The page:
However, it is not just drinking that causes accidents in Italy. Many Italian drivers seem to be incapable of anticipating possible problems on the road ahead of them. Or at least this is the impression I get.
Feet seem to be glued to the accelerator and there is an uncanny reluctance to apply the brakes. Non-Italians have all heard stories of Italian drivers swerving round pedestrians while they cross the road. This is one hundred percent true and something I experience almost every day here in Milan. I’ve literally lost count of the number of times I have nearly been hit while crossing the road. And I’m not talking about crossing just any old where, I generally cross roads via crossings and at traffic lights. I’ve mentioned before that the little green man stays green for a few nanoseconds and you virtually have to run across the road. This is all while drivers are turning in front of you, or driving behind you, as you cross.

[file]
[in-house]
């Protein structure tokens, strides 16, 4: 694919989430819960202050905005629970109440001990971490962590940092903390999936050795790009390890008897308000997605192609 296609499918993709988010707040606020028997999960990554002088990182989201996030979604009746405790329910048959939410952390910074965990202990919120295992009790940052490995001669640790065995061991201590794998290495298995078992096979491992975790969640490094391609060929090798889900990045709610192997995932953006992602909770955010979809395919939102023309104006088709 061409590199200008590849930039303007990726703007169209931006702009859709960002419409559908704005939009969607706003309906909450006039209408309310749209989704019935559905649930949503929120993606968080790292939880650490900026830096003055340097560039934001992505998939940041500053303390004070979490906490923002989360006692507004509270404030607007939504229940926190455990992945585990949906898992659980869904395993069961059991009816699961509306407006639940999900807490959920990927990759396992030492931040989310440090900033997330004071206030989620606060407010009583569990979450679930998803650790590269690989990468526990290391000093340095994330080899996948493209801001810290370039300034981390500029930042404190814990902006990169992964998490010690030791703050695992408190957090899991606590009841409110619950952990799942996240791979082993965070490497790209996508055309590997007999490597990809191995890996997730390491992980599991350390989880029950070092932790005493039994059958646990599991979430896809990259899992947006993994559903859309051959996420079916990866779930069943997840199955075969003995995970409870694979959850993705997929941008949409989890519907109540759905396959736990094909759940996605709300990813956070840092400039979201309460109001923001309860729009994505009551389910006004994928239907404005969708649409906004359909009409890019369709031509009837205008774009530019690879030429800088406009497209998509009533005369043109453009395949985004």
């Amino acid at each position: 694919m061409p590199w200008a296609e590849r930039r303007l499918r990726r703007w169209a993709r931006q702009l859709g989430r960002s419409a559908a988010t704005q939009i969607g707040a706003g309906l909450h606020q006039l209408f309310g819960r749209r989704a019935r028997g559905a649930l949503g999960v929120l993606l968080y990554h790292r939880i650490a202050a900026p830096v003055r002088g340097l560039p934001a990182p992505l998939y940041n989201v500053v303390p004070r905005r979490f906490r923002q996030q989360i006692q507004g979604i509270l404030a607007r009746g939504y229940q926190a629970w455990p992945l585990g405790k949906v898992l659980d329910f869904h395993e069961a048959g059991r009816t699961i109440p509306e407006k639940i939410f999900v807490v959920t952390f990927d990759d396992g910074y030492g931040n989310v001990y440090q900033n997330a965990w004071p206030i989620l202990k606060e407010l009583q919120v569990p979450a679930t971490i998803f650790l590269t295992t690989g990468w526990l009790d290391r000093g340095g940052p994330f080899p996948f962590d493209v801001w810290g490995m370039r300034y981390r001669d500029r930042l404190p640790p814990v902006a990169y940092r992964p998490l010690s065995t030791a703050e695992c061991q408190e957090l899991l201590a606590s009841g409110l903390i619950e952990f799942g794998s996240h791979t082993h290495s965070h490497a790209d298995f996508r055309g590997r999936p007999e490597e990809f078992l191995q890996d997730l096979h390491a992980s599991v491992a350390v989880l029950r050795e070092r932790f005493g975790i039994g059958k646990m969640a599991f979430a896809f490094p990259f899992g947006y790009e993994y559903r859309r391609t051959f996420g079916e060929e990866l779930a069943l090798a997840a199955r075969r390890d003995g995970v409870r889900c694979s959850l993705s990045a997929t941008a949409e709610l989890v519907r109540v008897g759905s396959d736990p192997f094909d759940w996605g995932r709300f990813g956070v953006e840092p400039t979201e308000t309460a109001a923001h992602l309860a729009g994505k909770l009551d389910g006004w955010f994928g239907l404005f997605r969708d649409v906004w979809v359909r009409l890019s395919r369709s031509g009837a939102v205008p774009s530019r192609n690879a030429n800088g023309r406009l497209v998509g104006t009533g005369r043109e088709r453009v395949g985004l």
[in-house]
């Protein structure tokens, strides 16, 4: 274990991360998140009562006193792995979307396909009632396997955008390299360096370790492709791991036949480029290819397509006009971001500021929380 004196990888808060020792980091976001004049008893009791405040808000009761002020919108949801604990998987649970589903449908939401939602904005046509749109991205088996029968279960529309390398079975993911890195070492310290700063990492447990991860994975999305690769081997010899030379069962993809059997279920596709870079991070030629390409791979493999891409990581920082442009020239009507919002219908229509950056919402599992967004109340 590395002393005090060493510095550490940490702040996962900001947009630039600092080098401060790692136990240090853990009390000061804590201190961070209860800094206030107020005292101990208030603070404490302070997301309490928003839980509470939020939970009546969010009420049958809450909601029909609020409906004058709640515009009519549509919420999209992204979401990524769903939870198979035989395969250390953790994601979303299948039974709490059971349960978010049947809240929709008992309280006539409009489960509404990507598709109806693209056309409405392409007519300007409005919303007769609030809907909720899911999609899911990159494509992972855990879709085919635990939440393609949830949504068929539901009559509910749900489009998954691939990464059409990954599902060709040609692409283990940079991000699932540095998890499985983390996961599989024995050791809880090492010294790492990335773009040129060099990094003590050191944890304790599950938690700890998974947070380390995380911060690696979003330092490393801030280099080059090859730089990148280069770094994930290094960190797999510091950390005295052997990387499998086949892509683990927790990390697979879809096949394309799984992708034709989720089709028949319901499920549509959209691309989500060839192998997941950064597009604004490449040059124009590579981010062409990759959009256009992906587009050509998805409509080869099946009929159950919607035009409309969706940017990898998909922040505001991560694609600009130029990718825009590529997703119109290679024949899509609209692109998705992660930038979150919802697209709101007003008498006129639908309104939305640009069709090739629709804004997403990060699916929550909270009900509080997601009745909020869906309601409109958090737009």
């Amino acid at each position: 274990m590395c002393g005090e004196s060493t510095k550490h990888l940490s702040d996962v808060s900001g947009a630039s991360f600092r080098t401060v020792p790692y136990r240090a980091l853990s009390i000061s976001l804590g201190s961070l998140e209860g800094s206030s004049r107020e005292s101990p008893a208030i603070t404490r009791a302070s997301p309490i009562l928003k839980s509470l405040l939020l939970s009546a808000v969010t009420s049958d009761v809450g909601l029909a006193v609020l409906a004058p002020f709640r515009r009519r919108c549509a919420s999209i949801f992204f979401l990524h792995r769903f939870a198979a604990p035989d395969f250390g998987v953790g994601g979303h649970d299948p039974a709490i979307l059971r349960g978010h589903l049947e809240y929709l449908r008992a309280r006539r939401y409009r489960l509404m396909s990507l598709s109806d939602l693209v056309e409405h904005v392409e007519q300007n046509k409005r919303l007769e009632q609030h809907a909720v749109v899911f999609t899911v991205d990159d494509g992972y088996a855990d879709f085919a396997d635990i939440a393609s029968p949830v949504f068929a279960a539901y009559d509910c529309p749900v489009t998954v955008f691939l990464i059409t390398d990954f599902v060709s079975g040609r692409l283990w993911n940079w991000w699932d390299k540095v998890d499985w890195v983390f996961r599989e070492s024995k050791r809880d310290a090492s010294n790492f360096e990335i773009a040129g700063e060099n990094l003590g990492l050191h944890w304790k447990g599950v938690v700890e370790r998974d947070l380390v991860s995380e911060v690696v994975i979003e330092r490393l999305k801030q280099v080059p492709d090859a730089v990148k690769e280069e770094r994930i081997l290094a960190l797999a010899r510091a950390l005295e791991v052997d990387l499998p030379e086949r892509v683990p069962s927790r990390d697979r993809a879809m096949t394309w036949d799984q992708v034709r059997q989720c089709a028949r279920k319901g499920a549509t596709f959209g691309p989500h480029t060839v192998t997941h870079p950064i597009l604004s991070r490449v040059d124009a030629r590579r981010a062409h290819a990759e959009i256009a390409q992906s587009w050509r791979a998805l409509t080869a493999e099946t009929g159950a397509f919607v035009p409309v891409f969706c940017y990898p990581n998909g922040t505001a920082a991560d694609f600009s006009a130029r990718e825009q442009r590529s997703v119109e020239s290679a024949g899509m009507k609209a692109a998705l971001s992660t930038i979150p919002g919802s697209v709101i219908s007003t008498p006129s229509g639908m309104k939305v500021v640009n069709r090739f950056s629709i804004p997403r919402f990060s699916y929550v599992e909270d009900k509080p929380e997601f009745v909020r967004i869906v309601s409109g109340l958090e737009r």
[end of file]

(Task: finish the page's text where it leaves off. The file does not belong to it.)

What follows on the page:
For heavens sake NEVER, I repeat, never, ever, stop on an Italian pedestrian crossing. If you do, you will be run down. I’d almost bet money on this.
Talking of pedestrian crossings, if you do read the Reuters article, you will hear that the Italian president’s wife was recently run down on a crossing. This high profile incident seems to have started to wake Italy’s politicians up to the problem. There have also been a few other nasty incidents in the press recently involving mad motorists wiping out pedestrians. Ever heard of the film ‘Deathrace 2000’? Well, I fear the inspiration for this film came from Italy. Attempt to drive in Naples and you will know what I am talking about.
Stop reading, start speaking